Cryptoterrestrial lore is replete with allusions to underground habitats, subterranean labyrinths navigable only to an enlightened few, and even modern-day below-ground facilities staffed, in part, by government operatives. From Richard Shaver's fancifully paranoid tales of the "Deros" to Bob Lazar's depiction of S-4 (allegedly a supersecret base a stone's throw away from Area 51), the "alien" meme challenges us with the prospect that our world is separated from the other by the merest of partitions . . . and that the CTs are almost as comfortable in our bedrooms and on our roadsides as they are in their own realm.

The image of a "Hollow Earth" populated by beings remarkably like ourselves is by no means new, yet the modern UFO phenomenon has infused it with a newly conspiratorial vigor. Stories of alien bases below the unassumingly bleak surface of the American Southwest surfaced in the wake of the MJ-12 controversy, carving the mythos into irresistible new shapes. In "Revelations," Jacques Vallee recounts a memorable exchange with the late Bill Cooper and fringe journalist Linda Moulton Howe. Told matter-of-factly about the existence of a sprawling subterranean base near Dulce, New Mexico, Vallee asked his hosts where the presumed aliens disposed of their garbage -- a sensible question if one assumes that the "Grays" in question are physical beings burdened with corresponding physical requirements.

Vallee's question is of obvious importance to the cryptoterrestrial inquiry. If we really are sharing the planet with a "parallel" species, searching for underground installations becomes imperative for any objective investigation. Our failure to find any blatant "cities" beneath the planet's surface invites many questions. Could the CTs have colonized our oceans, potentially explaining centuries of bizarre aquatic sightings? Have they intermingled to the point where they're effectively indistinguishable from us? (And, if so, how might such a scattered population summon the resources to stage UFO events?)

Finally, we're forced to consider that at least some CTs have achieved genuine space travel, throwing our definitional framework into havoc. Space-based CTs wouldn't be extraterrestrials in the sense argued by ufological pundits, but they would be something engagingly "other," even if the difference separating them from their Earth-bound peers is as substantial as that distinguishing astronauts from humans of more mundane professions.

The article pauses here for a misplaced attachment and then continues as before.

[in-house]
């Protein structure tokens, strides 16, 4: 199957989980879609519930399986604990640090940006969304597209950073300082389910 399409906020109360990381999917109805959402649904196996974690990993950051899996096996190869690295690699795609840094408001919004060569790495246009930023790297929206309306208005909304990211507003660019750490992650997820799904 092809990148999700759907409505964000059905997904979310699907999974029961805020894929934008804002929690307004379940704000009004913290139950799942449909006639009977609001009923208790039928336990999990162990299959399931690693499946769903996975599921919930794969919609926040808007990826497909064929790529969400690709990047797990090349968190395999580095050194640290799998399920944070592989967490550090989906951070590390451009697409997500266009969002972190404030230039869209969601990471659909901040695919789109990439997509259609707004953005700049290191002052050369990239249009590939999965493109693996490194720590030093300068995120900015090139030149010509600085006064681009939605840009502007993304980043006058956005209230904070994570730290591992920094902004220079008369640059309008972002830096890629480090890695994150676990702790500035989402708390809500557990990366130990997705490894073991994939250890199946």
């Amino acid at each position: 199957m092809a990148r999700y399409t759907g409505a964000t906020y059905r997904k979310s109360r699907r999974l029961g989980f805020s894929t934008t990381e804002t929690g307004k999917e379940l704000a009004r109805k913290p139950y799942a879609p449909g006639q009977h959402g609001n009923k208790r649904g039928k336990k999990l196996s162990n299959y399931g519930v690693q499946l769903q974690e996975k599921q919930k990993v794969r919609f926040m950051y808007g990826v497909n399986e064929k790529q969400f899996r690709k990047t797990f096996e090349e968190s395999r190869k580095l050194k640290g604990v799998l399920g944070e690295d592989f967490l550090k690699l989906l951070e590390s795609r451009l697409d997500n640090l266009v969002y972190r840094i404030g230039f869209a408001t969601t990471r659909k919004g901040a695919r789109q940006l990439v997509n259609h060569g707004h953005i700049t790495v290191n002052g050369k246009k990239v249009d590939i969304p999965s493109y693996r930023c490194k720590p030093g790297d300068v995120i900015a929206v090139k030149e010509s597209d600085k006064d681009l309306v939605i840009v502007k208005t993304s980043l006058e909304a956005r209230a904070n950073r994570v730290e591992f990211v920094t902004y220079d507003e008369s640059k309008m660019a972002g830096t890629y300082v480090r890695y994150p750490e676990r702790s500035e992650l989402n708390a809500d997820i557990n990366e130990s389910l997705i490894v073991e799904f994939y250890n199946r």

Still, the prospect of an underground origin beckons with the inexorable logic that colors our most treasured contemporary myths. Given our yawning ignorance of our own planet -- especially its oceans, which remain stubbornly mysterious -- it remains worthy of consideration. From the lusty politics of Mount Olympus to Shaver's pulp cosmology (complete with telepathic harassment and other ingredients later found in "serious" UFO abduction literature), even a cursory assessment of subterranean mythology indicates a nonhuman presence of surprisingly human dimensions.

This striking familiarity -- so unlikely in the case of genuine extraterrestrial contact -- meshes with modern occupant reports, which typically depict humanoid beings seen in the context of extraordinary technology. Villas-Boas had sex with a diminutive female who, while strangely mannered, can hardly be termed "alien." The alarming fact that intercourse was possible at all smacks of an encounter between two human beings -- an observation routinely dismissed by proponents of the Extraterrestrial Hypothesis, who seem inordinately enamored of Villas-Boas' own conviction that he had been used as breeding stock for a race of apparent space people.

The beings encountered by Betty and Barney Hill seem at least as human when addressed safely outside the confines of ETH dogma; even Betty's dialogue with the "leader" has the nuanced, bantering quality of two strangers attempting to come to grips with a mutual predicament. Indeed, the beings' puzzlement when confronted with dentures tends to argue in favor of the Indigenous Hypothesis. We might reasonably expect bona fide ET anthropologists to set aside the minor mystery of artificial teeth with clinical detachment; instead, Betty's ability to note her abductors' astonishment (feigned or genuine) detracts from the ETH by indicating a suspiciously human rapport.